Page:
Organizations expecting golf outings to look a little different

  • The Elgin Sports Hall of Fame Foundation hosts a golf outing each year to raise money for its scholarship fund, which past recipients are displayed here at the Ed Schock Centre in downtown Elgin. This display is updated each year reflecting the most current recipients. But like other organizations, the ESHOF is uncertain how this year's golf outing fundraiser will go.

    The Elgin Sports Hall of Fame Foundation hosts a golf outing each year to raise money for its scholarship fund, which past recipients are displayed here at the Ed Schock Centre in downtown Elgin. This display is updated each year reflecting the most current recipients. But like other organizations, the ESHOF is uncertain how this year's golf outing fundraiser will go. Courtesy of Mark Sharf

 
 
Updated 5/23/2020 12:41 PM

For the last 14 years the Elgin Sports Hall of Fame Foundation has hosted a golf outing, a fundraiser that goes a long way to supporting the 30 college scholarships the organization awards to area student-athletes.

It might not look the same as past years, but the chairman of the golf outing, Kerry O'Connor, is going ahead with plans for the 2020 event despite the challenges posed by the COVID-19 pandemic.

                                                                                                                                                                                                                       
 

"I don't know if it's going to be status quo, I don't know what it's going to look like, depending on what the state allows," O'Connor said. "We might have to limit the number of participants. We just don't know because there's no answers yet."

It helps that their golf outing isn't scheduled until the Monday after Labor Day, Sept. 14, at the Elgin Country Club.

Other high school booster clubs who typically have their outings in June or July don't have as much time to move further along the state's plan to allow larger gatherings.

Antioch football coach Brian Glashagel said his program's outing is scheduled for June 21 in Antioch.

As of now it's still on.

"Honestly, who knows," Glashagel said. "We still might be able to do the golfing but a lot of the golf outing fun times is whenever everyone is done golfing and hanging around eating. Things change every day so much. We're a month away. We're hopeful."

It's not just the golf itself that might change, perhaps with more spaced out tee times or limiting one rider per golf cart.

There's also uncertainty with the banquets afterward, raffles and auctions.

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All of those are critical in raising funds for the various organizations. For the Elgin Sports Hall of Fame Foundation, it provides scholarships.

In its first year in 1981, the ESHOF handed out one $500 scholarship. Last year they gave out 30 scholarships, $1,700 each, bringing their totals to 536 scholarships awarded for a total of $571,000.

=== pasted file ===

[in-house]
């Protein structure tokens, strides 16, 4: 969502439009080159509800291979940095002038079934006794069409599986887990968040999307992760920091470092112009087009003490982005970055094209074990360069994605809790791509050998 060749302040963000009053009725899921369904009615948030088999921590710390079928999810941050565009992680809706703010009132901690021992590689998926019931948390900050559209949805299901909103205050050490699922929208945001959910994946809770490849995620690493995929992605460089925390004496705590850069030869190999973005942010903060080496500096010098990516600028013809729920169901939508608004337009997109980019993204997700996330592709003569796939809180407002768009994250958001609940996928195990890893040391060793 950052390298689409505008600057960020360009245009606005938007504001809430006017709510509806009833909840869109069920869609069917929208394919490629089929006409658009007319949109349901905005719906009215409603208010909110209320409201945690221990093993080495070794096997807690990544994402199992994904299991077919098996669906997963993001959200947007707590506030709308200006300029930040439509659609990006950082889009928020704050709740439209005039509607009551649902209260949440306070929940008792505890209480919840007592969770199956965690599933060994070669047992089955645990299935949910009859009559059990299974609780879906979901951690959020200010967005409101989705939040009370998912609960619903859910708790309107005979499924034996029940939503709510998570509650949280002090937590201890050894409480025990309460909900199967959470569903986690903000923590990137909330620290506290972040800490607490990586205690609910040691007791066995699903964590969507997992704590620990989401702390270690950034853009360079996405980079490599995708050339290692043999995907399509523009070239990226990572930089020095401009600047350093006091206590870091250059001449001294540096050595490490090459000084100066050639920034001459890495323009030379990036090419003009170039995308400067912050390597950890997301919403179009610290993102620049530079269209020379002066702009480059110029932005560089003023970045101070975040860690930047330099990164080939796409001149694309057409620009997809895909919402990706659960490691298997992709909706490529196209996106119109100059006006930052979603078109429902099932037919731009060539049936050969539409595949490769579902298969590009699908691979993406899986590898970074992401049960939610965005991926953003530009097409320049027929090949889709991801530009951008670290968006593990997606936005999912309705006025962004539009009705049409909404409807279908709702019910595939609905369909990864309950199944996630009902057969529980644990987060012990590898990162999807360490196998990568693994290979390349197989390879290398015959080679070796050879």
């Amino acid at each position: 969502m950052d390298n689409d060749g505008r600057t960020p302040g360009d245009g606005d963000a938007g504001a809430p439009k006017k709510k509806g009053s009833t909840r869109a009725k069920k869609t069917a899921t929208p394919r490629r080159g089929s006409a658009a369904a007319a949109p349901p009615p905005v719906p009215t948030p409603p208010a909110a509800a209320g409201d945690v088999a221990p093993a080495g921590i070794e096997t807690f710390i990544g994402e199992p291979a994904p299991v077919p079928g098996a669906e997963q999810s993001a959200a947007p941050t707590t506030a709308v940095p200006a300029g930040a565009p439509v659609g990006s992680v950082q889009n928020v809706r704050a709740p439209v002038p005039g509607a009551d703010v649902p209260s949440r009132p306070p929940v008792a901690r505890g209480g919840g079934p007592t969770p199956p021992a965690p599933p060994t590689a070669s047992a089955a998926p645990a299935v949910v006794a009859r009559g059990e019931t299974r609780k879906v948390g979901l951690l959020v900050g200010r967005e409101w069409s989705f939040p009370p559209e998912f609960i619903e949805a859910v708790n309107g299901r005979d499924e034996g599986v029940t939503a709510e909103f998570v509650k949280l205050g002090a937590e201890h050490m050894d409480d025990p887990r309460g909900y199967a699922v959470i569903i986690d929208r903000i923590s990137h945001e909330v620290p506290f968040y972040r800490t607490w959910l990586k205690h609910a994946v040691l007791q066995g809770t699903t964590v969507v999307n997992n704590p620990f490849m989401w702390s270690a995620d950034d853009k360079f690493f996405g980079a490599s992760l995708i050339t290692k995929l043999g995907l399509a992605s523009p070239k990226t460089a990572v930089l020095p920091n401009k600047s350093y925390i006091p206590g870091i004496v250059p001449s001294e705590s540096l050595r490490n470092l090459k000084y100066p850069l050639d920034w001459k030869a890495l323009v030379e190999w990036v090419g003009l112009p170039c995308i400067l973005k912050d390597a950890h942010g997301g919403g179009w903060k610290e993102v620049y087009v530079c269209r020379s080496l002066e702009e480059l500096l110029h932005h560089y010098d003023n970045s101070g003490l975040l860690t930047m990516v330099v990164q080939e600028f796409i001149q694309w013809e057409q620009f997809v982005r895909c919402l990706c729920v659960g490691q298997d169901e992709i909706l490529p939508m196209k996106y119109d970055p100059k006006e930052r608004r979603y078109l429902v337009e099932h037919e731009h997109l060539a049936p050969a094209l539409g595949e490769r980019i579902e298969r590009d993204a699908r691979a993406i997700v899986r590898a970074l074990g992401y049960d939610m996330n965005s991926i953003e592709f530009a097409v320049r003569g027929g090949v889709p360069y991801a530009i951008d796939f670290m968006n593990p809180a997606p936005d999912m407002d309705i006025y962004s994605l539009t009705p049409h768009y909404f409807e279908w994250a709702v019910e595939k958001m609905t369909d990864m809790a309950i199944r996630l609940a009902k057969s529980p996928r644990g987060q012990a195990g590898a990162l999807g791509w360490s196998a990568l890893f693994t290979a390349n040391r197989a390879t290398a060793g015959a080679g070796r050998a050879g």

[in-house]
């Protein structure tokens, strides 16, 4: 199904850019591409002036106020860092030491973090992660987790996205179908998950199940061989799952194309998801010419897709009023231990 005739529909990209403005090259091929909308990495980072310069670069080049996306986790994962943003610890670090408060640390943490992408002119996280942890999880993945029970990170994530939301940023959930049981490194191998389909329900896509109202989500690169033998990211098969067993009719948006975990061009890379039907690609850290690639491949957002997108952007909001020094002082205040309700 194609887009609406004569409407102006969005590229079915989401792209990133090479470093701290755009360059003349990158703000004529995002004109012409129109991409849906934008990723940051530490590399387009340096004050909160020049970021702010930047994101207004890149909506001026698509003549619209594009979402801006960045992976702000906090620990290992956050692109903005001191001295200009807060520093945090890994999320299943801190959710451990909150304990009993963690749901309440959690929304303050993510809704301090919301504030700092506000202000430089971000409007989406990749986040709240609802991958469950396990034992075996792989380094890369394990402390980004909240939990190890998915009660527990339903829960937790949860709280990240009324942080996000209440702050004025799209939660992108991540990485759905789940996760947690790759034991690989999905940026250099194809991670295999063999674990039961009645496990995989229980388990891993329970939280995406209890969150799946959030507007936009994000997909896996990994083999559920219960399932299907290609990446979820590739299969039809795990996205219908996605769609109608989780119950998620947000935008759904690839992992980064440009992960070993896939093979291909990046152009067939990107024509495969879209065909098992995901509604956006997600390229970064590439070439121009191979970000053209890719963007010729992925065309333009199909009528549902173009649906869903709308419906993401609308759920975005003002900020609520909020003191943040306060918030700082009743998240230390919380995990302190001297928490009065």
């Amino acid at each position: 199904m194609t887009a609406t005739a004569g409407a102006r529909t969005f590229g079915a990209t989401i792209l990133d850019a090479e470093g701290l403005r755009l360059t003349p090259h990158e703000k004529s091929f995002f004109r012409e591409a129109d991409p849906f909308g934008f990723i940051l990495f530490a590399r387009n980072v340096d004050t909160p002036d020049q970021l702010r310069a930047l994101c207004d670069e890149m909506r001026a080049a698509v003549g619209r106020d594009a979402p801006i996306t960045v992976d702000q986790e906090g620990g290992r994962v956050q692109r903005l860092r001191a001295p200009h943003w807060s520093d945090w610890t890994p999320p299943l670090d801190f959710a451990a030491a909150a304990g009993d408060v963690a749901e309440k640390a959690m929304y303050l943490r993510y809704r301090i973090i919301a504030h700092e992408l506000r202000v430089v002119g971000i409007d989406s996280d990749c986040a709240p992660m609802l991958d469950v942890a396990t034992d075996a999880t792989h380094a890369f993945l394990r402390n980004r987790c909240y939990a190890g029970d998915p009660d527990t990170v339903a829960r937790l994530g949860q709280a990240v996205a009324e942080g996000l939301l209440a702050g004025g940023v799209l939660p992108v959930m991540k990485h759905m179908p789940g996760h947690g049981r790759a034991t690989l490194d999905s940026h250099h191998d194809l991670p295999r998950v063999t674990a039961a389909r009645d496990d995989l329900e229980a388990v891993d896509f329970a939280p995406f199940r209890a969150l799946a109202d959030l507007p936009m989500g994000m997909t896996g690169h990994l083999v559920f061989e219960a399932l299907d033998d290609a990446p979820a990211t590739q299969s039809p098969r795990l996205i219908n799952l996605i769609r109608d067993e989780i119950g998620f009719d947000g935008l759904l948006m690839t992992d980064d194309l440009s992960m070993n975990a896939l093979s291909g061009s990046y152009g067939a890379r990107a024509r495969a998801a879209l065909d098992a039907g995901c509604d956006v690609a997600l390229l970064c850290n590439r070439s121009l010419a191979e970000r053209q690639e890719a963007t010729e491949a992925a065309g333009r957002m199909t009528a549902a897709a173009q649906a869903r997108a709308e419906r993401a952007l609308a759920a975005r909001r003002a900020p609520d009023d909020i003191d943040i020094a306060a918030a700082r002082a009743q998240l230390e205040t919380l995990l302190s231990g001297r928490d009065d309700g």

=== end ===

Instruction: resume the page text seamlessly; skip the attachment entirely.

"Our members believe in our mission to help students go on to further education," O'Connor said. "Our golf outing has contributed substantially as well through participation from players and sponsors and donors who donate gifts for our auctions. The golf outing is an important piece of the puzzle. They have allowed us to up the number of students (receiving scholarships)."

Wheaton Warrenville South isn't hosting a golf outing this summer, though football coach Ron Muhitch said they have had them in recent years to fund a new scoreboard. Muhitch is wondering about not just golf outings but all high school fundraisers.

"You will find some people if they can't do (a golf outing) they are going to find themselves maybe in a crunch in finances for what that money was always allocated for," Muhitch said. "Selling discount food cards, door to door sales, all those kinds of things, that will put a crunch to support that has always been within the community to help subsidize athletic teams. That's going to change everybody's financial abilities and resources I think."

                                                                                                                                                                                                                       
 

Glashagel agreed. He's not expecting Antioch's outing to raise as much money as past years.

But with what everyone has been through the past three months, there's more benefits to the outing than financial.

"High school programs at this point would serve a purpose of getting outside and doing some activity with friends," Glashagel said. "I don't know if it's as much banking on it making a lot of money. You know what? Who cares. Get out, walk around, golf, have a few laughs and not gather afterward. That's fine.

"Carwashes, golf outings, a lot of the summer is those kinds of fundraisers that I don't know if will be around. You have to kind of get creative with it and come up with some new ideas."

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